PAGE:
Couple’s joy after baby-loss heartache

Zoe Boyle with her daughters 11 month old Zaya and Felicity aged 23 months.
Zoe Boyle with her daughters 11 month old Zaya and Felicity aged 23 months.
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THESE two little stars have helped grief-stricken parents Zoe and Steven cope with losing their son.

Zoe Boyle and Steven Gardener’s lives were torn apart three years ago when their first son Steven lost his fight for life at just seven days old.

The courageous youngster was born with rare and incurable illness Edwards’ syndrome – also known as trisomy 18 – which causes vital organs to shut down.

Zoe, 21, and Steven, 26, were dealt the devastating blow that their child may have the deadly chromosome disorder during a 29-week check-up.

They were told there was no cure for the illness and were advised to have a termination, something the couple refused several times.

But despite his battle for life, the couple made the heart-breaking decision a week later to take him off the ventilation system that was keeping him alive.

Almost a year later Zoe fell pregnant with Felicity, now 23 months, before going on to give birth to her second daughter Zeya, 11 months.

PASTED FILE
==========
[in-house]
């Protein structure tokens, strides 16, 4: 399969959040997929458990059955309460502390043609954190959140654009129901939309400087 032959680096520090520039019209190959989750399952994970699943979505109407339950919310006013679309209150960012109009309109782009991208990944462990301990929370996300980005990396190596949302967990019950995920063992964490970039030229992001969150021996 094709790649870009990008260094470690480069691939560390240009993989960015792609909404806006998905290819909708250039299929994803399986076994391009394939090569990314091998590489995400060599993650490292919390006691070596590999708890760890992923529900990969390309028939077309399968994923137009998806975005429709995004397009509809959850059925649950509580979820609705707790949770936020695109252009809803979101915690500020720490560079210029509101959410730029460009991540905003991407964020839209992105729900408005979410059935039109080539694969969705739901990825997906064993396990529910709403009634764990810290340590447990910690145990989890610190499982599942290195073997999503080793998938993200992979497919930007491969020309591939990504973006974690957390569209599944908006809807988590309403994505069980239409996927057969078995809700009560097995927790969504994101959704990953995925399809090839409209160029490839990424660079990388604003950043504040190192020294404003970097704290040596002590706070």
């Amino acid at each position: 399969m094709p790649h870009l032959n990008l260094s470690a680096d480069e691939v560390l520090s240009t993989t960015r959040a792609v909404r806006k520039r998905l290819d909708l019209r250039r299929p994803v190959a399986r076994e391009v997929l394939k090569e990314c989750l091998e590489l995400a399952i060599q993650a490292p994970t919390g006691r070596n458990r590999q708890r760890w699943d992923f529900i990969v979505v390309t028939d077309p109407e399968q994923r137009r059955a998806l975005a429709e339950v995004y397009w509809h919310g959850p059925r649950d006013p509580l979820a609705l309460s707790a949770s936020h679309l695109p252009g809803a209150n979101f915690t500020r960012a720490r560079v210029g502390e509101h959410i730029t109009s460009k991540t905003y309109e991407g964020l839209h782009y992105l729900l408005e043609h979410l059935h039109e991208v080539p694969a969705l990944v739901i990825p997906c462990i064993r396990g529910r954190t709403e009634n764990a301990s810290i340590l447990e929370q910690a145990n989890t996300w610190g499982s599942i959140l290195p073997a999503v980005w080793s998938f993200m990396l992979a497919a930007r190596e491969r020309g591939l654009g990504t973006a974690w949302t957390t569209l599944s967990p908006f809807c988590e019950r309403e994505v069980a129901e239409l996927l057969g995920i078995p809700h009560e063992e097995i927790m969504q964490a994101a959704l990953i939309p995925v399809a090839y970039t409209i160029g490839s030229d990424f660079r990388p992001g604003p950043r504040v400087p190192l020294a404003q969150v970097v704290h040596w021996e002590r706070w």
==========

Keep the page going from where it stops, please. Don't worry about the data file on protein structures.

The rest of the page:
She said: “We went through testing after Steven died to make sure none of us were carriers and we weren’t.

“We were told there was a very small chance the baby would have the conditon, but we were lucky because for some people it runs in the family.

“It was still a worry for us and we had amniocentesis tests done at 11 weeks and they came back clear, so that was a massive relief.”

Determined to keep Steven’s memory alive, Zoe stepped out in memory of her son as part of her mission to raise awareness about the disorder.

On Friday she joined hundreds of other parents across the country as part of an Edward’s syndrome Awareness Day.

Zoe and pals Rebecca and Laura organised a fun-run through Sunderland.

The girls started the event in Millfield, with a stop-off in the city centre to dish out information leaflets to shoppers before making their way to Whitburn.

Zoe, of Millfield, said: “We had always said we’d do something to raise awareness when Steven died, so I wanted to do this in his memory because he still plays a big role in our lives.”

She added: “It was the national awareness day for trisomy 18 and it happened to land on Comic Relief, so we thought it would be the perfect chance to do something.”